• ClusterLoadingSyncJob: Invoked by EditServerAction.reindex(). This sends a multicast ClusterRequest of EXECUTE for LuceneClusterUtil.loadIndexesFromCluster(nodeThatWasJustReindexedAddress) to all nodes. So all nodes, even those on the other side of the RELAY2 bridge will get this, and then will attempt to connect over the bridge back to stream the “latest” index from the node that was just re-indexed. Note however that nodes across the bridge will output this stack trace in their logs when attempting to connect back to get a token on the re-indexed node (this routine is in _getBootupClusterNodeObjectValuePair() in LuceneHelperImpl and tries to do a unicast ClusterRequest to invoke TransientTokenUtil.createToken(). My guess on this error has something to do with the “source address” which is a jgroups local UUID, being sent to the remote bridge, and on receipt the local list in a different DC does not recognize that multicast address. This “source address” that is sent ClusterExecutorImpl.getLocalClusterNodeAddress(). Also see http://www.jgroups.org/manual/html/user-advanced.html#d0e3353. ClusterRequestReceiver *does* get invoked w/ a property scoped SiteUUID in the format of hostname:sitename, however ClusterRequestReceiver.processClusterRequest() defers to ClusterRequest.getMethodHandler().invoke() which has no knowledge of this originating SiteUUID and only the internal “local” jgroups UUID address that is embedded as an “argument” to loadIndexesFromCluster() in the ClusterRequest, hence this can’t effectively/properly call TransientTokenUtil.createToken() on the sender (and the error below). When it attempts the call via ClusterExecutorImpl (jgroups control channel .send()) using the “address” argument it received in the original inbound payload. We see the message is dropped cause the target address is invalid/unknown..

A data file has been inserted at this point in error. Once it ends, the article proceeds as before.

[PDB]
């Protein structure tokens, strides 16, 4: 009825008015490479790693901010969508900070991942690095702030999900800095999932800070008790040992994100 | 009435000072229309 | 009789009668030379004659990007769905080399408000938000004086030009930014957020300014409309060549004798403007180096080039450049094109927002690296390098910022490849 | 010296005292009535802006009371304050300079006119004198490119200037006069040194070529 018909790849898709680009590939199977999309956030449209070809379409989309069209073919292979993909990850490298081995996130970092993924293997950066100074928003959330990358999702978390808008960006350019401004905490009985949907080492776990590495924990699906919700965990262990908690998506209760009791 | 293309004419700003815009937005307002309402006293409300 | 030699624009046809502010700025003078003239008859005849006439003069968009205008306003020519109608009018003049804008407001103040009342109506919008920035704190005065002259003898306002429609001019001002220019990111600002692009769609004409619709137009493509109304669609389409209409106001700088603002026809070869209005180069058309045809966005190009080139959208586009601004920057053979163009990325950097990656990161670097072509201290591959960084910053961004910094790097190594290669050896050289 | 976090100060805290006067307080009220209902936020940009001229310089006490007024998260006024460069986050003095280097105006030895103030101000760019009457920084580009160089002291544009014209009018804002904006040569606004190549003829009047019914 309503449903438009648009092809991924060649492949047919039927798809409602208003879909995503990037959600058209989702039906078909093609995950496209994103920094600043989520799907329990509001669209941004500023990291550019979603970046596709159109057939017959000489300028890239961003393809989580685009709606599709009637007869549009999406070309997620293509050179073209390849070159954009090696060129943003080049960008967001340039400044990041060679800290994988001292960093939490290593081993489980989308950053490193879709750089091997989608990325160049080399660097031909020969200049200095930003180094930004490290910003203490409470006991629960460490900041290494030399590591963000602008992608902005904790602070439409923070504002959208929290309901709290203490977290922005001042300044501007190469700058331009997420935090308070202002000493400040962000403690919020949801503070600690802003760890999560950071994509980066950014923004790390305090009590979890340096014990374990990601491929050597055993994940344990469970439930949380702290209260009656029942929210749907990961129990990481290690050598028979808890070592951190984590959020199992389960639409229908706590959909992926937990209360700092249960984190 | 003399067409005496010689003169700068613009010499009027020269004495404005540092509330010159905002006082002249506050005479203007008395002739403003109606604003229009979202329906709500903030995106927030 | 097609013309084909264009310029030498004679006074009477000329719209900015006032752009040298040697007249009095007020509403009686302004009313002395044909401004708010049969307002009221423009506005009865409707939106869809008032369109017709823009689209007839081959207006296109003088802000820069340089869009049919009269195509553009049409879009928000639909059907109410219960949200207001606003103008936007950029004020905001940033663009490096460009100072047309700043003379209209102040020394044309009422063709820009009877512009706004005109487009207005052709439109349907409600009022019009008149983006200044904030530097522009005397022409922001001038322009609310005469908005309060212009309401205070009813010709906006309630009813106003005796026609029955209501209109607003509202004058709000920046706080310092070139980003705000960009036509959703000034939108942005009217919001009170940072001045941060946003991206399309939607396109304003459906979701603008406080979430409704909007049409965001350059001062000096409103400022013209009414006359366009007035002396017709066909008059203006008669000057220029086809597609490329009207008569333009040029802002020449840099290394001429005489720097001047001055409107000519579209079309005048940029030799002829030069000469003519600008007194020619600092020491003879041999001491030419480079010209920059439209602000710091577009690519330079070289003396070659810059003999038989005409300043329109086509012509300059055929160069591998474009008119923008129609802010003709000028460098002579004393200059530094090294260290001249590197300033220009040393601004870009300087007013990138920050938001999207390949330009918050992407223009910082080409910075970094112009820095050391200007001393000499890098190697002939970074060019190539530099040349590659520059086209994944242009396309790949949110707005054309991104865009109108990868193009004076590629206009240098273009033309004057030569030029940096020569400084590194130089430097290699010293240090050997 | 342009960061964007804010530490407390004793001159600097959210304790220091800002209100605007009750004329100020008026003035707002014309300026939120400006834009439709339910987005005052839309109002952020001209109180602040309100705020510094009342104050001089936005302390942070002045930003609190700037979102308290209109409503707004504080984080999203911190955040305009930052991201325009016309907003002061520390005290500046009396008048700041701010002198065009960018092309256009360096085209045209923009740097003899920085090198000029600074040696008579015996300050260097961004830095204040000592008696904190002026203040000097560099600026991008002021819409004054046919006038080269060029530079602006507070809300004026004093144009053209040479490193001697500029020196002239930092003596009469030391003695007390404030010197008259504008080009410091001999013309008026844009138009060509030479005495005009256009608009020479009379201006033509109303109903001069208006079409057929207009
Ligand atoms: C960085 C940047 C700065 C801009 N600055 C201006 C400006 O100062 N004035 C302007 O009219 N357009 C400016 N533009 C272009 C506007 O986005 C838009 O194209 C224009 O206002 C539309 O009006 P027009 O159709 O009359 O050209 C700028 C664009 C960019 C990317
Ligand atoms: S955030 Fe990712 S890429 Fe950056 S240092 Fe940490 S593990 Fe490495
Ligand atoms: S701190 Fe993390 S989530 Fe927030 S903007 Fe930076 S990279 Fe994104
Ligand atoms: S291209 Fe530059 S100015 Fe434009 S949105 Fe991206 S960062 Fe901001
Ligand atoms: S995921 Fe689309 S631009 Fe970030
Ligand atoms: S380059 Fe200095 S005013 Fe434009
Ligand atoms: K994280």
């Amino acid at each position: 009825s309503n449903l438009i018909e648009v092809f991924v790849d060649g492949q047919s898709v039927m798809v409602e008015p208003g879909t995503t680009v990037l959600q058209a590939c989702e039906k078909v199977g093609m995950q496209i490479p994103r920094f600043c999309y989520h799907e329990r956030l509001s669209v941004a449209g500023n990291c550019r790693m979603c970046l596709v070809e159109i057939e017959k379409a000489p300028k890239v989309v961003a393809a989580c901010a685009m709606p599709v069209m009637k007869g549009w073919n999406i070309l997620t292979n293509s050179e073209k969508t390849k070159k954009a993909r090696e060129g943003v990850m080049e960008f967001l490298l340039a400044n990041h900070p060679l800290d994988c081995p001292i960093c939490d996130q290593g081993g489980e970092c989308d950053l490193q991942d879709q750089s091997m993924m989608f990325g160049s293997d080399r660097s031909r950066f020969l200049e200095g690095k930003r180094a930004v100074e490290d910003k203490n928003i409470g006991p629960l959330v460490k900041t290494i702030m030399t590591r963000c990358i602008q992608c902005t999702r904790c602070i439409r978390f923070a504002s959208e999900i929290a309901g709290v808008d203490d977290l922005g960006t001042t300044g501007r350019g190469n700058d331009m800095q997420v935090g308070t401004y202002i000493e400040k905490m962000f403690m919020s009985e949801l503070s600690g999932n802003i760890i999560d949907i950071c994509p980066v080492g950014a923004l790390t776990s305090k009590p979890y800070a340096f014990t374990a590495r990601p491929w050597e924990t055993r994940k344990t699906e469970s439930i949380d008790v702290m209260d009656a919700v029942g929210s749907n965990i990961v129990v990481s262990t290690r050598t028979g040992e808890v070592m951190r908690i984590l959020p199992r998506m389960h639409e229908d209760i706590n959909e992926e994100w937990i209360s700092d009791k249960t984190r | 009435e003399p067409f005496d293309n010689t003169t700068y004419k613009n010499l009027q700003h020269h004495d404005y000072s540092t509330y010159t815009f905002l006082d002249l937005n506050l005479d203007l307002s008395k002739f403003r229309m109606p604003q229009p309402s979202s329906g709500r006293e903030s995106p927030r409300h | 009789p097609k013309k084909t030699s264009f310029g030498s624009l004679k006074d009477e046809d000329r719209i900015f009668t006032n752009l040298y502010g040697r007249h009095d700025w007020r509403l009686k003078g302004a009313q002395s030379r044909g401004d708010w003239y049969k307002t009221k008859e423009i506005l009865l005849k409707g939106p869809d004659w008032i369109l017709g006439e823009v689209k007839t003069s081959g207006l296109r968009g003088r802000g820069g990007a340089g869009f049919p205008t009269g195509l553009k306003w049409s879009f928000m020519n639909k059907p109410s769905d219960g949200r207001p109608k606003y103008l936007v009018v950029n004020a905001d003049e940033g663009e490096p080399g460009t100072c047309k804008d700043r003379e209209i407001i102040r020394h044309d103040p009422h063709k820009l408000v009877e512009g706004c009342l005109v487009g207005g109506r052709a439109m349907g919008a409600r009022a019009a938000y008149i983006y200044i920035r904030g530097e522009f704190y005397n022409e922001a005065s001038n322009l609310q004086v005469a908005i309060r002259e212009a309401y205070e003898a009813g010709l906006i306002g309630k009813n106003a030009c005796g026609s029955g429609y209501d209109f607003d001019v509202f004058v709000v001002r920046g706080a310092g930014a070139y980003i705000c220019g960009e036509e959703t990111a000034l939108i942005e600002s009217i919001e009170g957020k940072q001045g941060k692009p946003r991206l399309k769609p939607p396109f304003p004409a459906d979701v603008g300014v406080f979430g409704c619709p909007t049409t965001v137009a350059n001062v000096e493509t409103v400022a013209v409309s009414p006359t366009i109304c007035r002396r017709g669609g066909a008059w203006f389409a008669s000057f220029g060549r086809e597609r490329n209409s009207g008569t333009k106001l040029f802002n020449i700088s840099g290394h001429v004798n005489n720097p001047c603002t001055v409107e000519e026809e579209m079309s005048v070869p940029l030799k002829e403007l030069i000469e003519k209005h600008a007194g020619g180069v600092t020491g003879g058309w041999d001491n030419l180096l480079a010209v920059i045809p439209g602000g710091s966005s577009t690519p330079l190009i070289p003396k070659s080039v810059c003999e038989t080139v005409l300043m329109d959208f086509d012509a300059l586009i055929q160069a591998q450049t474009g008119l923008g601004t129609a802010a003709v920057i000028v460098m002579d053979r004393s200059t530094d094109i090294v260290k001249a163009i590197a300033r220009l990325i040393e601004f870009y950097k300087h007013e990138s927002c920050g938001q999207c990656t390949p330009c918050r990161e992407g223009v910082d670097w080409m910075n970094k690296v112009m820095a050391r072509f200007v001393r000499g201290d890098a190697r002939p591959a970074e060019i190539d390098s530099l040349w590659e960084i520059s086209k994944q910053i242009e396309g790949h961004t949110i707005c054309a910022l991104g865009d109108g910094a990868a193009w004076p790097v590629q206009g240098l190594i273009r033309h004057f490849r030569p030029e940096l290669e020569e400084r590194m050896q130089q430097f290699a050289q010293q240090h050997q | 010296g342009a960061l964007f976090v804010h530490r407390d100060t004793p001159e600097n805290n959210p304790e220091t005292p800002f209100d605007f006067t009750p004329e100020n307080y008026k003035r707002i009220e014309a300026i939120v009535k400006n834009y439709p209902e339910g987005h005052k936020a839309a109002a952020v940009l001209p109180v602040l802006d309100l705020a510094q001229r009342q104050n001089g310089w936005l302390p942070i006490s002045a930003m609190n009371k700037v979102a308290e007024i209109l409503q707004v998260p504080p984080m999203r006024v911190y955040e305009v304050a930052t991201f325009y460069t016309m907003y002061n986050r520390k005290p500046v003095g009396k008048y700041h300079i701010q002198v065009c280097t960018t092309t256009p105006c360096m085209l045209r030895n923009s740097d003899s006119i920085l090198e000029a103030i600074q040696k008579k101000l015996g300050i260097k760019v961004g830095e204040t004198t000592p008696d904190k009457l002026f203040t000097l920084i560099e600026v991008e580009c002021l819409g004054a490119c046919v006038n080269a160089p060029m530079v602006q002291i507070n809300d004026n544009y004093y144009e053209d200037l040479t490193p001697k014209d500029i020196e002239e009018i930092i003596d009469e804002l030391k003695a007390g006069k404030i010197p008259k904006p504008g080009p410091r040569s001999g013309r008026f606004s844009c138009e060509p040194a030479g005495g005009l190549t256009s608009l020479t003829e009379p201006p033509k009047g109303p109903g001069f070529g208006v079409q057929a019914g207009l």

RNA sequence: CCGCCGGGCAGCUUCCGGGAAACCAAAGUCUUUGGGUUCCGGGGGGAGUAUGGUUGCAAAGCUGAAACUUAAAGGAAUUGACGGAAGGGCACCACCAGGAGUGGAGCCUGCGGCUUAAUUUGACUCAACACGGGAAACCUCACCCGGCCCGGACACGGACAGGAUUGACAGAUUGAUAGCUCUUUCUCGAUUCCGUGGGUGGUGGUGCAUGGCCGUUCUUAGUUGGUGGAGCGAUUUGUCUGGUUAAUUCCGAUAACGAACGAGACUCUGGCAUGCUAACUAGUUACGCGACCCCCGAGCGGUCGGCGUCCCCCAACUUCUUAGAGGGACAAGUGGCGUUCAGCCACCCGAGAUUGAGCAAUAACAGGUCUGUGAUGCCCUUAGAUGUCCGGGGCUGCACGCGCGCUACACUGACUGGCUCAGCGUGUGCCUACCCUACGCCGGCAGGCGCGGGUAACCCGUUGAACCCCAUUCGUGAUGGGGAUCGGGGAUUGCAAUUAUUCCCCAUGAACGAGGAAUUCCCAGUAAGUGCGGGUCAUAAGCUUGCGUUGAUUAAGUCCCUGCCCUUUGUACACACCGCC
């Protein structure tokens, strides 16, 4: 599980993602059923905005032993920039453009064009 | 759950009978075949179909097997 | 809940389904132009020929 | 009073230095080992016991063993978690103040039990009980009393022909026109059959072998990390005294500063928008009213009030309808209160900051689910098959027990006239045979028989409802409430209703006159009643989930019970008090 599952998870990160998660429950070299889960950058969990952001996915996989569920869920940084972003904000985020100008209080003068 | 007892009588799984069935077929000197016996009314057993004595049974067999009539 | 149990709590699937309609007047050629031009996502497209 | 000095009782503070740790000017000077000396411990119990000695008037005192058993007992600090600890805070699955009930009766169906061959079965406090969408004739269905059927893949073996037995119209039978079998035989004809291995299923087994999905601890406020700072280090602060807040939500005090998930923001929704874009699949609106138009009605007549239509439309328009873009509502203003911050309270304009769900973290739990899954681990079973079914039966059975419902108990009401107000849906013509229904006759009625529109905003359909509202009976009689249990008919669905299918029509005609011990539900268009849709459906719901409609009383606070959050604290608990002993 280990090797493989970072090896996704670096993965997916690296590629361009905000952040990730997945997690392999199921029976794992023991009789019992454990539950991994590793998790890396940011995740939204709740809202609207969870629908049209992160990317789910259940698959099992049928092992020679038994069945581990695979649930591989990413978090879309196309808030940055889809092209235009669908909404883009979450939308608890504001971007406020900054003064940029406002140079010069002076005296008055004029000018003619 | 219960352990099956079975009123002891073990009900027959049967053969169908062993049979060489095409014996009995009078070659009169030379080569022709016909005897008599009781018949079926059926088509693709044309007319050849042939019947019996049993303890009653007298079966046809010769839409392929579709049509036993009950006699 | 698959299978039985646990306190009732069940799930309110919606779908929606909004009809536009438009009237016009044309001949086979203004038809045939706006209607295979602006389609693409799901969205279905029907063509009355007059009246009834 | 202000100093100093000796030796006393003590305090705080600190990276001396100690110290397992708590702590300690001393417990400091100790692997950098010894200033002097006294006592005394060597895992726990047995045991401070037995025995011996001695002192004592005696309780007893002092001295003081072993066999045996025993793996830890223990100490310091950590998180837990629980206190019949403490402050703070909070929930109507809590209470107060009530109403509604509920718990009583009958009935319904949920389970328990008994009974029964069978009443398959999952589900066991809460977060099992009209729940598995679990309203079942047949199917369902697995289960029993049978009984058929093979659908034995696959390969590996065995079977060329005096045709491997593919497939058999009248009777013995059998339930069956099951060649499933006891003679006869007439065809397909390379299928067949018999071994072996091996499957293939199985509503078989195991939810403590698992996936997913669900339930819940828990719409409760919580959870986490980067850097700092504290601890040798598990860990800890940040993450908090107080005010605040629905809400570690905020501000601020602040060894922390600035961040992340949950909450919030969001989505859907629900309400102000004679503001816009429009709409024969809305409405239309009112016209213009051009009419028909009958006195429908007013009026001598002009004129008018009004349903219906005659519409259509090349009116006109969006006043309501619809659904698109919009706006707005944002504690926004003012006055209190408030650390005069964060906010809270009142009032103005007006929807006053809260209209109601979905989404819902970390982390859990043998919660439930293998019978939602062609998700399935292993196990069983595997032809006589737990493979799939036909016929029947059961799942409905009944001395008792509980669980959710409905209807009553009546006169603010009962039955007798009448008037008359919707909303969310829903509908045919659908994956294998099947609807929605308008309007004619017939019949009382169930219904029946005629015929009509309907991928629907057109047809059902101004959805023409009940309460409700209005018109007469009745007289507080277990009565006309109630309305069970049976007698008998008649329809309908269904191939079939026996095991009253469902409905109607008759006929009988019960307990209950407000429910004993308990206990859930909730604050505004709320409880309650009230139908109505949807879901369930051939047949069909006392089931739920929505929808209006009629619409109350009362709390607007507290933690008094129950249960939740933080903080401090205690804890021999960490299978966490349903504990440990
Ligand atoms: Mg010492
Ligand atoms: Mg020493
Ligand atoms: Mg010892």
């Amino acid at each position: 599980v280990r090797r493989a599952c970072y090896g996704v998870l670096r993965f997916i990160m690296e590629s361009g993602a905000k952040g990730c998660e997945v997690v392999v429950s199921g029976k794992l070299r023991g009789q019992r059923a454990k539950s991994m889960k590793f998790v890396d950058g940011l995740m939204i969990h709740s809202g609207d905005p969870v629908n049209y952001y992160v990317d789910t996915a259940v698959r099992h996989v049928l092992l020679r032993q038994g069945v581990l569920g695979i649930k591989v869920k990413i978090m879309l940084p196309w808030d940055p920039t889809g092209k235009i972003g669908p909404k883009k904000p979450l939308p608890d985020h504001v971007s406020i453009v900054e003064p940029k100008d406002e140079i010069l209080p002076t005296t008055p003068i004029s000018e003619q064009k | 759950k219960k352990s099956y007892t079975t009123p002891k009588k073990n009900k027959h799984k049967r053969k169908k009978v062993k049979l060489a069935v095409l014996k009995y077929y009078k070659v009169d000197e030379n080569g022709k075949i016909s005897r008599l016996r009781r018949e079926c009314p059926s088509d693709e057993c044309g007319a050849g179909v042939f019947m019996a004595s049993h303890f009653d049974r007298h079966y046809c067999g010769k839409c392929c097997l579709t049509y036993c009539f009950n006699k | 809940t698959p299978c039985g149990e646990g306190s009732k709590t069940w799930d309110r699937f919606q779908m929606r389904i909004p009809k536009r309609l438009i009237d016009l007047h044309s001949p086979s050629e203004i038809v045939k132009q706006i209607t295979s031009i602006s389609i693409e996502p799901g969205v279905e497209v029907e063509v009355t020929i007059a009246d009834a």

• 21:10:30,485 WARN [TransferQueueBundler,LIFERAY-CONTROL-CHANNEL,MyHost-34776][UDP:1380] MyHost-34776: no physical address for 27270628-816b-ddba-872f-1f2d27327f2f, dropping message
          
        • 18:37:40,169 INFO [Incoming-1,shared=liferay-control][LuceneClusterUtil:47] Start loading Lucene index files from cluster node 9c4870e7-17c2-18fb-01c4-5817bb5d1290
          18:37:46,538 WARN [TransferQueueBundler,shared=liferay-control][TCP:1380] null: no physical address for 9c4870e7-17c2-18fb-01c4-5817bb5d1290, dropping message
        • 18:01:56,302 ERROR [Incoming-1,LIFERAY-CONTROL-CHANNEL,mm2][ClusterRequestReceiver:243] Unable to invoke method {arguments=[[J@431bd9ee, 5e794a8e-0b7f-c10d-be17-47ce43b66517], methodKey=com.liferay.portal.search.lucene.cluster.LuceneClusterUtil.loadIndexesFromCluster([J,com.liferay.portal.kernel.cluster.Address)}
          <pre>java.lang.reflect.InvocationTargetException
          at sun.reflect.NativeMethodAccessorImpl.invoke0(Native Method)
          at sun.reflect.NativeMethodAccessorImpl.invoke(NativeMethodAccessorImpl.java:57)